VK is extremely active in the educational sector and continues to expand its influence there – endeavors that seem to be supported, or perhaps even initiated, by the Russian state. In September 2022, VK Company signed an agreement with the Russian Ministry of Education and the Russian Ministry of Digital Development to create an interface for communication among teachers, parents, and students. VK Company’s services – namely, VK Messenger and VK Calls – are to be used for this purpose. In March 2023, VK also bought the last remaining stakes of educational software firm Sferum from the state-owned Russian telecommunications company Rostelecom. Via a portal called “My School,” which is being developed by VK Company, it will apparently be possible for students to access their class schedules and homework as well as take tests to check their level of knowledge. In addition, VK owns several other platforms that are used by millions of students, schoolchildren, and teachers. These include GeekBrains, an online platform for learning programming, and Skillbox, a platform for marketing and design courses. In February 2023, VK bought the platform, which alone is used by more than 12 million schoolchildren.

VK Is Likely Becoming Russia’s WeChat

Russian authorities are constantly looking to develop new tools and technologies to better control the flow of information on the Russian part of the web. Because VKontakte can be used to gather user data and disseminate pro-governmental information, the app could play a key role here.

As shown by the analysis of VK Company’s shareholder structure above, most of the company is now effectively owned by the Russian state – to which its leadership also has close ties. The reorientation of the company that I have detailed makes it clear that VK Company’s primary focus is now on acquiring user data, and it likely also wants to influence users’ consumption patterns.

Amazon and Google have been widely criticized for their monopoly position and have often been fined by the EU. With its incredible wealth of user data, VK Company has a similarly strong position in Russia. Yet especially after its acquisition by the state, VK Company is likely not only pursuing a commercial mission but also an ideological one. Its acquisition of Yandex News is particularly suspicious in this regard.

Yandex News (similar to Google News) had more than 33 million unique visitors between May 2020 and May 2022. Because Yandex is a privately owned company and has always tried to distance itself from the state, there has long been tension between the two. Given that so many Russian citizens were using Yandex’s news aggregator service, the state could no longer afford not to bring it under its control. First, the service was made compliant, and news outlets unfavorable to the government were removed from its portfolio. The fact that its news aggregator had thus become biased became an image problem for Yandex. Consequently, it was sold to VK Company. As previously explained, the service is now in the hands of the Russian state and, with it, a huge information machine that can be used to push favorable news to users. Moreover, by adding VK Company’s social media networks to the equation, algorithms could be used to optimize the analysis of users’ interests and consumption patterns and thus influence their news consumption and opinions. Parallels to the Chinese system – in which social media channels are strictly controlled by the state and owned by companies that must comply and be aligned with the ruling party’s rules and points of view – quickly emerge.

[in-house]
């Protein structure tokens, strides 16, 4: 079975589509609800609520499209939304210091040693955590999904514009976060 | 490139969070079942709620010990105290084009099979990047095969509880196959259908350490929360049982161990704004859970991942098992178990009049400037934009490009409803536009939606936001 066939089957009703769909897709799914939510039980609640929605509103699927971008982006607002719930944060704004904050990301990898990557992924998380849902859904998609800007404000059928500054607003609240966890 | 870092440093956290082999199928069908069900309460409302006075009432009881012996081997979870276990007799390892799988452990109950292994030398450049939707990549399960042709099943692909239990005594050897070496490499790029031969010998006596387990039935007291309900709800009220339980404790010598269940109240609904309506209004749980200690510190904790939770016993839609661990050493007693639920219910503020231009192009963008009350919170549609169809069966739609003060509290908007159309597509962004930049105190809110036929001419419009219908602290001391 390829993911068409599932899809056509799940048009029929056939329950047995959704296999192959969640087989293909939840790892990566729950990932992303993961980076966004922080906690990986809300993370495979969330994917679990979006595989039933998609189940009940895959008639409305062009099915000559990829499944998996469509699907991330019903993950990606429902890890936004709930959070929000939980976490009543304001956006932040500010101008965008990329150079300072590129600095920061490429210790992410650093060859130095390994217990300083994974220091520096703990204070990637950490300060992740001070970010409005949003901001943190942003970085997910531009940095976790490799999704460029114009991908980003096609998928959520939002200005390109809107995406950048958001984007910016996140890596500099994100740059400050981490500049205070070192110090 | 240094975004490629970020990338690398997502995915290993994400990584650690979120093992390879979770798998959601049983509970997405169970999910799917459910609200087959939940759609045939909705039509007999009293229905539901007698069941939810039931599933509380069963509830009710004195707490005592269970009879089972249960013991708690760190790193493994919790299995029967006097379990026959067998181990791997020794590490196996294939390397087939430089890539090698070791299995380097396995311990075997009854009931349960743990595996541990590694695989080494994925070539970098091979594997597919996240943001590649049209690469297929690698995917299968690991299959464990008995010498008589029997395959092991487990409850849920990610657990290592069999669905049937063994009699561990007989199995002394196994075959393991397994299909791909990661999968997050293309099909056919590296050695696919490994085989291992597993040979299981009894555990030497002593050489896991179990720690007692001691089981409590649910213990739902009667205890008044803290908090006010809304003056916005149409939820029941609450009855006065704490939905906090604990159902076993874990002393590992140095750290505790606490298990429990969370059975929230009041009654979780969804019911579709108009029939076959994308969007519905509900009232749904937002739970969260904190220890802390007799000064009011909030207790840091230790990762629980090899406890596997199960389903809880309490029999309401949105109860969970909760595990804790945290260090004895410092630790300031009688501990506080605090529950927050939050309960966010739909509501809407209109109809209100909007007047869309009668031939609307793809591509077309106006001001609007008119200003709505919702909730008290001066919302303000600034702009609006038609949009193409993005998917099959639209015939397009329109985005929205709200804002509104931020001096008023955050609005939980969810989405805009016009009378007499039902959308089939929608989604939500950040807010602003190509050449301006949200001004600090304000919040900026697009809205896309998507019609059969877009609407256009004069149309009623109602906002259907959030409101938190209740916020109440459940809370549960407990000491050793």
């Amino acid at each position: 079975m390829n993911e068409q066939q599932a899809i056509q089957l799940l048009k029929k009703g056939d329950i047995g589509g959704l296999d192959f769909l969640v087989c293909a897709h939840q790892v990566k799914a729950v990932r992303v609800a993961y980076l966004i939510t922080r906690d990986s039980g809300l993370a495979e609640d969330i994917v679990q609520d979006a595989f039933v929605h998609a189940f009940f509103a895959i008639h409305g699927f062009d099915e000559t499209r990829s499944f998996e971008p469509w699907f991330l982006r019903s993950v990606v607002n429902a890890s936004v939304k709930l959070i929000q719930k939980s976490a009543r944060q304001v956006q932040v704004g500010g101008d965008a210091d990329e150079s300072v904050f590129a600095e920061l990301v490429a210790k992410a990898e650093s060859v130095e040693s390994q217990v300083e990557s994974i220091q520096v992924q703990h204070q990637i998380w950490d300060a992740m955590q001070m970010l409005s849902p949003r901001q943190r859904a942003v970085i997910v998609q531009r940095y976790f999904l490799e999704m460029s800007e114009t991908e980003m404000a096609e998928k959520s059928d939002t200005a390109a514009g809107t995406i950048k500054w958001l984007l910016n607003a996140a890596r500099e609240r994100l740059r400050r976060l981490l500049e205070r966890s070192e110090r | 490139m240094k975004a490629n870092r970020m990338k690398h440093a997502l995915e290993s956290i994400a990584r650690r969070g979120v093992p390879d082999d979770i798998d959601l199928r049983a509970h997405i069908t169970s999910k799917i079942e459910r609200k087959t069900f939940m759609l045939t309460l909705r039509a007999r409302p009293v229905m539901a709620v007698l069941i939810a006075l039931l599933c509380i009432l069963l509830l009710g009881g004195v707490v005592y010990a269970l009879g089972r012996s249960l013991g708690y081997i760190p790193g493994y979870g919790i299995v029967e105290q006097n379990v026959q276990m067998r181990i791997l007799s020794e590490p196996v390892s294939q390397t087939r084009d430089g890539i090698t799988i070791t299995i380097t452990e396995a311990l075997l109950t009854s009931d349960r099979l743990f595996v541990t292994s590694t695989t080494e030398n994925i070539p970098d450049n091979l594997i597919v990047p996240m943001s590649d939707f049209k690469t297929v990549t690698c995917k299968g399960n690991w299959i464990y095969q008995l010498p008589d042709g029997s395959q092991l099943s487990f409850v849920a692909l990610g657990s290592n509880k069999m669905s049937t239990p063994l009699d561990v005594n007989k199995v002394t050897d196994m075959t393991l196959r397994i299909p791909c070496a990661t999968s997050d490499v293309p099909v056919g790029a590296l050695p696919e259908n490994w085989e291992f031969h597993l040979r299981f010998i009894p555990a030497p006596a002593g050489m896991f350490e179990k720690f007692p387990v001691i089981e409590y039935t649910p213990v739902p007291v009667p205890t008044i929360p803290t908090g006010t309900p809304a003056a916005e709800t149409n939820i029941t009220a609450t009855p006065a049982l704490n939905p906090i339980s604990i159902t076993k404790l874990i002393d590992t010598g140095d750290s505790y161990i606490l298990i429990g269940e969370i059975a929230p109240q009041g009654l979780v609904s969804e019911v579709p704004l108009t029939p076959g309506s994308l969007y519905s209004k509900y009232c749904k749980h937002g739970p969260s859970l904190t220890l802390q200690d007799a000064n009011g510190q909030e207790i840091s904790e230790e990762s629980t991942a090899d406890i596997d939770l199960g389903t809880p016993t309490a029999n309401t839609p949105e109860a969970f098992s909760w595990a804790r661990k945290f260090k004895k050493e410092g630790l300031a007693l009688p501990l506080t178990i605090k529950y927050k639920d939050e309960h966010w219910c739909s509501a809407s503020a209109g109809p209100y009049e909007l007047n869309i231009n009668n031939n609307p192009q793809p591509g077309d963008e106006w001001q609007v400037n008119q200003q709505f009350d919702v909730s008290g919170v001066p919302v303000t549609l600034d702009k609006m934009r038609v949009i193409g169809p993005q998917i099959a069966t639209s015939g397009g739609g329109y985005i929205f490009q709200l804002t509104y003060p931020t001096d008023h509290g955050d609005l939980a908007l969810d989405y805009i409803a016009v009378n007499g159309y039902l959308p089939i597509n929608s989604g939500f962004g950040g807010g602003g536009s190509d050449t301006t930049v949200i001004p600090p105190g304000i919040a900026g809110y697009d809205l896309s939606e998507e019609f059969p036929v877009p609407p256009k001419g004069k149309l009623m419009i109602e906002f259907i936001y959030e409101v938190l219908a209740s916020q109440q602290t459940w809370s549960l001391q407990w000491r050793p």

For the state to know as much as possible about its users, it is crucial that a particularly large number of people use the services that make their data easily accessible to the state. VKontakte and Gosuslugi do exactly that: by combining the two services in one app, the Russian state can effectively trap the user in a “state ecosystem.” Gosuslugi gives the state precise insights into a user’s profile: it knows where a certain person lives, has information about the user’s financial situation, and knows, for example, whether a citizen has committed a crime. When this profile is linked to one on VKontakte, it allows the state to discover even more about a citizen’s interests. What music does the person listen to? What videos are watched? What websites are followed? What messages are sent? In this way, accurate political profiles can be created. Furthermore, as a super app with services that control a major part of everyday life, VKontakte generates more user data for the state. In the long run, it can put people under pressure like that applied by WeChat in China, where rebellion can come at the price of being banned from the platform.